Randomized controlled open study of sublingual immunotherapy for respiratory allergy in real-life: clinical efficacy and more
Some aspects of sublingual immunotherapy (SLIT) still need to be addressed: magnitude of the clinical efficacy, effect on the bronchial hyperreactivity adherence to treatment, preventive effect. We attempted to clarify these points in a randomized open, controlled, two parallel group study in a real-life setting.Methods
Five hundred and eleven patients with allergic rhinitis with or without intermittent asthma were randomized to drugs only or drugs + SLIT (rate 2: 3) for 3 years. The clinical score (symptoms + drug intake) was measured each year during the allergen exposure. Pulmonary function test, methacholine challenge and skin tests were performed at the beginning and at the end of the study. Adherence to treatment was assessed by measuring the consumed extract.Results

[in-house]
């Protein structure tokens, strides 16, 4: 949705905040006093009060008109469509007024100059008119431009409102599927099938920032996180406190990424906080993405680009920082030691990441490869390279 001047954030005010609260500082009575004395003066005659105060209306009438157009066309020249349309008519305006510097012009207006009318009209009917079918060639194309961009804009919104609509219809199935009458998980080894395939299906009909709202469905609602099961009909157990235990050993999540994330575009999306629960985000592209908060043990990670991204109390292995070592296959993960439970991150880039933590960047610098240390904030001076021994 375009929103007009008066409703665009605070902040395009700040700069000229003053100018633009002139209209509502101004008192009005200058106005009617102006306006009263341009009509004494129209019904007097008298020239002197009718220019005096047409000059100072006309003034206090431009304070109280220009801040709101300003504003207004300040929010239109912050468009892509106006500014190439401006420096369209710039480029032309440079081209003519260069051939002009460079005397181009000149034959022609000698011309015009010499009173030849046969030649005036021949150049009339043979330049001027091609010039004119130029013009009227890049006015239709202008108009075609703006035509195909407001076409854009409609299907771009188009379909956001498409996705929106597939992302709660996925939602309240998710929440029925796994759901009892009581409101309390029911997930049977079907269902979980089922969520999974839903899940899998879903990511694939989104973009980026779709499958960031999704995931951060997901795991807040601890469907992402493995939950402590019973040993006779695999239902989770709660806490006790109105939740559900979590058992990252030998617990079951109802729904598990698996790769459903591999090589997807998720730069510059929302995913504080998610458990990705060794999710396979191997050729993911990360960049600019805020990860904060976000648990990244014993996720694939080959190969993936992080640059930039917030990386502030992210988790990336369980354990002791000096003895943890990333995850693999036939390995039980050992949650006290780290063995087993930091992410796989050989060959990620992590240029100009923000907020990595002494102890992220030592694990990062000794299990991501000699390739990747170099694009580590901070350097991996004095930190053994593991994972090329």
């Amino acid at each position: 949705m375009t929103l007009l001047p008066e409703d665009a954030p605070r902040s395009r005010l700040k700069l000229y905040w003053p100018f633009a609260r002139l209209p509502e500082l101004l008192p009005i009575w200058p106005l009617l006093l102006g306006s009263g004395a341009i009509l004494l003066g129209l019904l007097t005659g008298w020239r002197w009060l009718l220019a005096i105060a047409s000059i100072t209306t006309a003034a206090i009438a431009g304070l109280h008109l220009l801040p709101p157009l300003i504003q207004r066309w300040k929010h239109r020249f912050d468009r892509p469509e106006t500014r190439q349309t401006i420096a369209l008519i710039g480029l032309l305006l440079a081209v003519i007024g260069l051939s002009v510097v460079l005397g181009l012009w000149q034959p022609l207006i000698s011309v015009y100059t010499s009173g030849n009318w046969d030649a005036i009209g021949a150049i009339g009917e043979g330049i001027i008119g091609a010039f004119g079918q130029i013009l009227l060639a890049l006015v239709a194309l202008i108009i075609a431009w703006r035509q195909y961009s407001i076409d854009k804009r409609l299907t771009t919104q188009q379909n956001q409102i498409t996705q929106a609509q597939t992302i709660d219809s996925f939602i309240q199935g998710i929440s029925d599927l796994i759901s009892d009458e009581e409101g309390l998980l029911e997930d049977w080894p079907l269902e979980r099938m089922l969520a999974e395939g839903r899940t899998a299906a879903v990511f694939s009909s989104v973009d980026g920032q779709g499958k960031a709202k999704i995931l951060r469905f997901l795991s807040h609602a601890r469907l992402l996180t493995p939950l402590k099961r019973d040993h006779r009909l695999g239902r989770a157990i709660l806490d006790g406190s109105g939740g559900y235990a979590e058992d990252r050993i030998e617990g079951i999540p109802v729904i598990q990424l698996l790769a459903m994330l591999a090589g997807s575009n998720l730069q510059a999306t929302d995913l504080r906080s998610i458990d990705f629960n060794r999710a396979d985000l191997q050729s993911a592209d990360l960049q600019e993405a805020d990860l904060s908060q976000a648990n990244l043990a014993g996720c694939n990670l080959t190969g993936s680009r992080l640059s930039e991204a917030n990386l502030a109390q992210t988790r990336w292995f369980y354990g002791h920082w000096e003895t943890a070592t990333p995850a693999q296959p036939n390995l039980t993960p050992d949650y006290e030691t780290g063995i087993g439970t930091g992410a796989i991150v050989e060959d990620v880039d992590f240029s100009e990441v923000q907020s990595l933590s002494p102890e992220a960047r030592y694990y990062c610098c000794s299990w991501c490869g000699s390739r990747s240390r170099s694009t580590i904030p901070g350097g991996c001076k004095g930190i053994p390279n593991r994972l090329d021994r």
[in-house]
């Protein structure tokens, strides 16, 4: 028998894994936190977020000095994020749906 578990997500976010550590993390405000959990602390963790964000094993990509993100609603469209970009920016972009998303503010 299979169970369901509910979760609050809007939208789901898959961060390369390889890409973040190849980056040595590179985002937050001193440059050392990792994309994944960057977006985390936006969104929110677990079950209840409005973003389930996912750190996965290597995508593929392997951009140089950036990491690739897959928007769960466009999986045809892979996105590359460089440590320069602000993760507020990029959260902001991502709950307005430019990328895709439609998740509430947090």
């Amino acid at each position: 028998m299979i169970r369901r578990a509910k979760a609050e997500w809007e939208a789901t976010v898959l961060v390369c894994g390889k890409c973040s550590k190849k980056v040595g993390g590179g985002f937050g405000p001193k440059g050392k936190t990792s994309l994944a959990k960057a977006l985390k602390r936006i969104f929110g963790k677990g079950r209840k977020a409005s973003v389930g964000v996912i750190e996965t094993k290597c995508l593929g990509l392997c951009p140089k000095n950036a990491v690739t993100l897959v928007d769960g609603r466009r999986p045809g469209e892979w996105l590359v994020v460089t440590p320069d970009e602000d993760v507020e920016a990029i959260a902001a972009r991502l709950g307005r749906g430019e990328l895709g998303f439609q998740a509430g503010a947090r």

Three hundred and nineteen patients received SLIT and 192 drugs only. Dropouts were 15% in the SLIT group and 12% in the controls. There was a significant improvement of clinical scores in the SLIT group: baseline 147 ± 3.3, first year 72.9 ± 1.3, second year 68.3 ± 1.8, third year 54.7 ± 2.8 (P < 0.0001 vs baseline). Control group: baseline 138 ± 2.3, first year 124.1 ± 3.7, second year 111 ± 3.3, third year 121 ± 3.8 (P = NS). Only four patients reported systemic itching. Adherence was >80% in 72% and >60% in 18% of patients. The number of patients with a positive MCh challenge decreased significantly after 3 years only in the SLIT group. New skin sensitizations appeared in 38% of the controls and in 5.9% of the SLIT patients (P = 0.01).Conclusion
Sublingual immunotherapy approximately halved the clinical scores and significantly reduced the bronchial hyperreactivity. Similarly to subcutaneous immunotherapy, SLIT displayed a preventive effect on the onset of new skin sensitizations. The adherence rate was quantitatively satisfactory.